Sources: Washington State finalizing deal to hire Hawaii's Nick Rolovich as next football coach

Pete Thamel
Hawaii head coach Nick Rolovich reacts during the second half of an NCAA college football game against Boise State, Saturday, Oct. 12, 2019, in Boise, Idaho. Boise State won 59-37. (AP Photo/Steve Conner)
Hawaii head coach Nick Rolovich reacts during the second half of an NCAA college football game against Boise State, Saturday, Oct. 12, 2019, in Boise, Idaho. Boise State won 59-37. (AP Photo/Steve Conner)

Washington State is in the process of finalizing a deal to make Hawaii’s Nick Rolovich its next head coach, according to sources. Rolovich will receive a five-year deal at an average of nearly $3 million per season.

Rolovich is coming off a 10-win season at Hawaii, which included the school’s first-ever appearance in the Mountain West title game. Hawaii finished No. 5 nationally in passing offense, four spots behind Washington State.

The Athletic’s Bruce Feldman first reported news of the potential hiring.

For athletic director Pat Chun, the hire maintains both the program’s pass-happy identity and allows Washington State to continue to build on the foundation that Mike Leach left. Rolovich brings with him a similar knack for scoring points, as Hawaii finished No. 24 nationally in scoring with 33.9 points per game.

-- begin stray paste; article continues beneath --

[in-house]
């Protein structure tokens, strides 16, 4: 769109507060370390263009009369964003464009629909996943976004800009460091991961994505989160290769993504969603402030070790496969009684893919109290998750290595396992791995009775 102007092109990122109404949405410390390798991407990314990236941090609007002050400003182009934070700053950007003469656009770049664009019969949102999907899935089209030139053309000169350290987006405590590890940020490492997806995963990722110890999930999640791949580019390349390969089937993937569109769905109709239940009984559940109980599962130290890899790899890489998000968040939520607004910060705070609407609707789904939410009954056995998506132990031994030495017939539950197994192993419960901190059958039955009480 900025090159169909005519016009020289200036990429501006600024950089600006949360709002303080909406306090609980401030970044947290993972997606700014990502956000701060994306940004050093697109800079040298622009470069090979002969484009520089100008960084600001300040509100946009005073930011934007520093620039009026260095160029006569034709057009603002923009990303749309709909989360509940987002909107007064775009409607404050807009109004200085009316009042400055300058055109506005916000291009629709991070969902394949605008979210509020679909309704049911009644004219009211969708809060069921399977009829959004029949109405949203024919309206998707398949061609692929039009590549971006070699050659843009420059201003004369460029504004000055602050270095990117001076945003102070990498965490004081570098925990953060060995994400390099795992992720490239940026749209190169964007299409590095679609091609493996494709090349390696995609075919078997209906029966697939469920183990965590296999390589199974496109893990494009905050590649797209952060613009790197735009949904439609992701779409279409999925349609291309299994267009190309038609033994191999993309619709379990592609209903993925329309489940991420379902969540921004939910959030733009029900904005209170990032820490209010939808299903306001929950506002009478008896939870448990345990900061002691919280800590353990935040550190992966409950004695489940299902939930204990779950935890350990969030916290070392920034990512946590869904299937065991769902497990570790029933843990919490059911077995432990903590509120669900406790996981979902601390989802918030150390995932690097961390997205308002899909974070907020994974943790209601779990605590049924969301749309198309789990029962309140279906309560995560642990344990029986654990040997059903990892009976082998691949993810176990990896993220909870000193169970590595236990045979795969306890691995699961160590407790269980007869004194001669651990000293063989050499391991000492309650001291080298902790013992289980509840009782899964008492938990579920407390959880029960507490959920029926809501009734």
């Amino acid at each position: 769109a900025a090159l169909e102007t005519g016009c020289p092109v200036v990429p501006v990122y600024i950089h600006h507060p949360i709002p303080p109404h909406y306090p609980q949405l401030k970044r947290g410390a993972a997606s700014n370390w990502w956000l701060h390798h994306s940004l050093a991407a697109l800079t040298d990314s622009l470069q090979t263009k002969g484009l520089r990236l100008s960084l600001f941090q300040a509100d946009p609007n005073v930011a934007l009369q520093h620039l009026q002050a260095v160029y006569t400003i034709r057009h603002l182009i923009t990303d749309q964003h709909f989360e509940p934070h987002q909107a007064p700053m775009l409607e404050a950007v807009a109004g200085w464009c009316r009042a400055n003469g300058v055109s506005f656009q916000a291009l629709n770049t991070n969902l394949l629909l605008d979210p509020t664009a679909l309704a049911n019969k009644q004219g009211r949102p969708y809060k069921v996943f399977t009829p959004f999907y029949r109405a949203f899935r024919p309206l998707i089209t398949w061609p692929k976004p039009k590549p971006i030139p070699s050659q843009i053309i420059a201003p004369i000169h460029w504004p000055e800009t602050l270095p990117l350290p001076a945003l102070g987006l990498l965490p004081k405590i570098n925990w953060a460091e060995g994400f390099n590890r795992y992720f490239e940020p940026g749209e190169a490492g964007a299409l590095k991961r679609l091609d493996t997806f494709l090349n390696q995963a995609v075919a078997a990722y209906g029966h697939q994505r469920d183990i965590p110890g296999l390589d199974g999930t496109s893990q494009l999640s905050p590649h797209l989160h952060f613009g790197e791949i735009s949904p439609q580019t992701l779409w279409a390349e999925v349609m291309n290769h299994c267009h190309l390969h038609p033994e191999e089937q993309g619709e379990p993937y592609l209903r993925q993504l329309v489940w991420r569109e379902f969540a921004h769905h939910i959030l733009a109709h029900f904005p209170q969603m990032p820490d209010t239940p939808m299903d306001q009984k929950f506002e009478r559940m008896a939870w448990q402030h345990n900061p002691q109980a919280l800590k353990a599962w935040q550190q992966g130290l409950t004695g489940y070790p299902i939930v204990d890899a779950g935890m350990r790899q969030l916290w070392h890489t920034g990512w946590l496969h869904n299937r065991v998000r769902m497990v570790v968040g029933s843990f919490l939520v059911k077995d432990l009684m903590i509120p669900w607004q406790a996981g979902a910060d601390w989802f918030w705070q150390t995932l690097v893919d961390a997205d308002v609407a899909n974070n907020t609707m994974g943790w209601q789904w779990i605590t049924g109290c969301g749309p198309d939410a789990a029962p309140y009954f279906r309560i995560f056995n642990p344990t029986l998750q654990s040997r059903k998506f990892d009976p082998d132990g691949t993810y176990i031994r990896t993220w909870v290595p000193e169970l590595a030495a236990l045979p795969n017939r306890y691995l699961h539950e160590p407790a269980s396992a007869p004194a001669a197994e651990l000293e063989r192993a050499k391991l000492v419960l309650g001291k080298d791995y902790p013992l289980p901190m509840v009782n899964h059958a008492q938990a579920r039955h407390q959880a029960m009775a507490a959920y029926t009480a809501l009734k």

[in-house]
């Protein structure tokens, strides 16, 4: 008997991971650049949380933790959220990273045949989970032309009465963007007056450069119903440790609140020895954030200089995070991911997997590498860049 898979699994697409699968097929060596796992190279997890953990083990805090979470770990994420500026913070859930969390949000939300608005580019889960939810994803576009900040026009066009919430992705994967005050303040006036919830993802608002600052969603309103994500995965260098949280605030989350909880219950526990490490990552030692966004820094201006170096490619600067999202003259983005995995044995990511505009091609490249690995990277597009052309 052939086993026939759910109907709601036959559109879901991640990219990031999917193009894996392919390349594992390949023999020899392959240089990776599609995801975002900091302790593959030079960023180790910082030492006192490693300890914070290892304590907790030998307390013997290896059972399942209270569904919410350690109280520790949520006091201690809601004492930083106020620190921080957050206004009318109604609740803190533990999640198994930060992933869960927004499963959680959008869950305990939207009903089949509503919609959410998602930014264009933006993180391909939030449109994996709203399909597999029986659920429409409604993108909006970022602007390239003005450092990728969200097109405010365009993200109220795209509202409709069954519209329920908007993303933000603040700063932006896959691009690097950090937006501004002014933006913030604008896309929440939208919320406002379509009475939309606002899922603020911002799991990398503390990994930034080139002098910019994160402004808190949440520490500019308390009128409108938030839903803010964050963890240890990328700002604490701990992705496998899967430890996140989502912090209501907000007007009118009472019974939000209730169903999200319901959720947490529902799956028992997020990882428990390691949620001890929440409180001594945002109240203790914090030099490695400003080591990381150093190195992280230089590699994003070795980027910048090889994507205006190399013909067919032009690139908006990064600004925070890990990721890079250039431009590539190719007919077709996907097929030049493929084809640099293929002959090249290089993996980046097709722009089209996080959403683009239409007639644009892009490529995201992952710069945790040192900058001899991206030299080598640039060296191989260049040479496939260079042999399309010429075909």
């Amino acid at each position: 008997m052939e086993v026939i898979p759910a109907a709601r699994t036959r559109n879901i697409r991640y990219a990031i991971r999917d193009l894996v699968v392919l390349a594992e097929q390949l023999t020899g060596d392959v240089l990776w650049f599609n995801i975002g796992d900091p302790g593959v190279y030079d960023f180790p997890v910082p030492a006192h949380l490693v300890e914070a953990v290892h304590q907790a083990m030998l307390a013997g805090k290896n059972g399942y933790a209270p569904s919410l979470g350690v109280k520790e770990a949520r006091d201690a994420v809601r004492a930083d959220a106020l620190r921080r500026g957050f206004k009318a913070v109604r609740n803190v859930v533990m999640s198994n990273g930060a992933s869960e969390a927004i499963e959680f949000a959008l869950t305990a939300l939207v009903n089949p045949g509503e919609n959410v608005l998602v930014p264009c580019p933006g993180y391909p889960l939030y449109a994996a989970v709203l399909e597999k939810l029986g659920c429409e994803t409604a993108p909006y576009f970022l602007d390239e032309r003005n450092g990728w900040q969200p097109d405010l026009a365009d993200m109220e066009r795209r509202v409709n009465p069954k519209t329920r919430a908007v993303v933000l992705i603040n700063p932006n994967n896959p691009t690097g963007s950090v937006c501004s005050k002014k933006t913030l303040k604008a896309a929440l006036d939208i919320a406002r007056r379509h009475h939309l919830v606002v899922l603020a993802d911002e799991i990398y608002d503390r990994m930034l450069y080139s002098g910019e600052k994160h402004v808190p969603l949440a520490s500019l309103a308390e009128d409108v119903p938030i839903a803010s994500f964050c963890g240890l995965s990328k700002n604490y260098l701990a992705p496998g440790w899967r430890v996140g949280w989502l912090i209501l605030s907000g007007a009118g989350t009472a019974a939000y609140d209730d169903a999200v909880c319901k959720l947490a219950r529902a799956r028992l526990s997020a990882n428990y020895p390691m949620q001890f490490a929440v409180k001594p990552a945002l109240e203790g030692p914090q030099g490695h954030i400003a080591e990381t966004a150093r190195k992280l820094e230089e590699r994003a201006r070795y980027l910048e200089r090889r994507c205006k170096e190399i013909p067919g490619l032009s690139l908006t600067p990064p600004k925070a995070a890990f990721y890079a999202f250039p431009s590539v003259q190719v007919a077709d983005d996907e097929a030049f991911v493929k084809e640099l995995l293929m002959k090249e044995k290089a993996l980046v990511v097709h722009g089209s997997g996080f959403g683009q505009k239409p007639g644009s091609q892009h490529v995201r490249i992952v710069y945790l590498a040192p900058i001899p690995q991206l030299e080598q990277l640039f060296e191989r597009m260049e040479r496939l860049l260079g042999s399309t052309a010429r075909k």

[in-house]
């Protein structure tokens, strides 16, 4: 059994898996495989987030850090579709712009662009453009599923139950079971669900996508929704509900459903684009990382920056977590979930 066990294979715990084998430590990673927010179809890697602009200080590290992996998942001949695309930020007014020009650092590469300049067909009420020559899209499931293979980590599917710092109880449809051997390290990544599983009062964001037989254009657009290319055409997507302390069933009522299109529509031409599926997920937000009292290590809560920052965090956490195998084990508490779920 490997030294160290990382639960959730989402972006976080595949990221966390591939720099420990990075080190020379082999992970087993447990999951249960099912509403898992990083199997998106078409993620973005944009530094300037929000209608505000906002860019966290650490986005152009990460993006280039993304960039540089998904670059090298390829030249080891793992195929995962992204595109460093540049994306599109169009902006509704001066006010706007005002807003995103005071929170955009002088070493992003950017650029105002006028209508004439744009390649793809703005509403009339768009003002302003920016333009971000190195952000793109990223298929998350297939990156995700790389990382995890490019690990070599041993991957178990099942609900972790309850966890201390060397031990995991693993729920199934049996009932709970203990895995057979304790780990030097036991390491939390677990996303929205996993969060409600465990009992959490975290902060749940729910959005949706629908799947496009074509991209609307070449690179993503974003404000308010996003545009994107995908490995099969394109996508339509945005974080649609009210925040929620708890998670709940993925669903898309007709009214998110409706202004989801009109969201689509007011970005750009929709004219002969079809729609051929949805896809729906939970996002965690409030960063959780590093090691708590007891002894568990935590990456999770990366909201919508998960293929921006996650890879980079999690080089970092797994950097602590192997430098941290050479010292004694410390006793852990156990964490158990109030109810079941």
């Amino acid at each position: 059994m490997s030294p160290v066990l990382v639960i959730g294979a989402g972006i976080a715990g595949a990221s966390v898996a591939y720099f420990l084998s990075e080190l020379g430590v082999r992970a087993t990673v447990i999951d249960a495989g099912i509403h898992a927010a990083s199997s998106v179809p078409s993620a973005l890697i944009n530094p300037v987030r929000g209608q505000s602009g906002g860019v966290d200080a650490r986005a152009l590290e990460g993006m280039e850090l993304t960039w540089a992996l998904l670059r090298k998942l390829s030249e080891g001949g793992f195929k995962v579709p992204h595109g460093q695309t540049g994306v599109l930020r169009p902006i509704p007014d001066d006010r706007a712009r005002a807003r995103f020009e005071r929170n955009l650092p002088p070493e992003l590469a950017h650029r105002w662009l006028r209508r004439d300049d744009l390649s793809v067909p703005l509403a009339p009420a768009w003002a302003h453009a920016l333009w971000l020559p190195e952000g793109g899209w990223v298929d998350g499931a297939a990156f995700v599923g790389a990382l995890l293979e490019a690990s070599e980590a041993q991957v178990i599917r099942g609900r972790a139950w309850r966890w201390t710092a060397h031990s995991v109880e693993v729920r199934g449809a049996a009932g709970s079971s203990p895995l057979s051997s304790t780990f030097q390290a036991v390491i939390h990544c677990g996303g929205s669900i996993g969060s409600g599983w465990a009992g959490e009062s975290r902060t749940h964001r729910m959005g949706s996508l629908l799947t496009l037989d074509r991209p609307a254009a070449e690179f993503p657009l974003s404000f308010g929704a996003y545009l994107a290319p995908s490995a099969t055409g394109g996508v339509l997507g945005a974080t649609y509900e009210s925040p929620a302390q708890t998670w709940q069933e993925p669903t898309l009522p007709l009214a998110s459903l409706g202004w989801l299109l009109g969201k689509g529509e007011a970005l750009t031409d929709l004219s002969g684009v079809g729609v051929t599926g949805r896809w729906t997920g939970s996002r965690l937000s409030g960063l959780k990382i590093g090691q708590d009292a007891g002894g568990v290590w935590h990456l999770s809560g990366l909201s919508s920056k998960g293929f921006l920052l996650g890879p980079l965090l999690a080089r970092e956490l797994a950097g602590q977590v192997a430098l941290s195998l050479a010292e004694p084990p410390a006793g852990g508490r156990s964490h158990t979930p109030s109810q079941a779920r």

Rolovich established himself as a candidate for a bigger job after a season that saw victories over a pair of Pac-12 schools (Oregon State and Arizona), a late-season victory over perennial Mountain West contender San Diego State and a victory over BYU in the Hawaii Bowl.

Rolovich led Hawaii to bowl appearances in three of his four seasons as a head coach there. Rolovich’s ability to maximize a school with a strapped budget and challenging geography meshes well with Washington State, which doesn’t have near the revenue of Pac-12 peers like Washington, Oregon and USC and is located in remote Pullman.

Leach went 55-47 during his time at Washington State, building a distinct identity of defiantly offensive football. Chun looked to build on that with this hire, but also continue the momentum to stay in the conversation in the Pac-12 North race with Oregon, Washington and Stanford.

When Rolovich installed his Run-And-Shoot system at Hawaii two seasons ago, he did so after traveling to Key West to consult with Leach. While the systems are different, they can be considered kindred offensive cousins with their pass-happy roots and perennial statistical domination.

Rolovich, 40, also emerged as the type of quirky character that can thrive in Pullman and draw attention to the program. He’s quirky like Leach, but without Leach’s penchant to be mean-spirited and controversial. Rolovich is more of a free spirit, as he’s drawn headlines for everything from bringing an Elvis impersonator with him to Mountain West Conference media days to drinking hot cocoa at 1 a.m. with the fan behind a parody Bryan Harsin Twitter account. “The cocoa was good,” Rolovich told The Athletic. “He didn’t skimp on the powder.”

Rolovich has a career record of 28-27 as a head coach and has led the school to three of its 13 bowl games. He has a strong background in the Pac-12 footprint, as he coached high school and junior college in the Bay Area and also served as the offensive coordinator at Nevada, where he worked as the offensive coordinator and quarterback coach.

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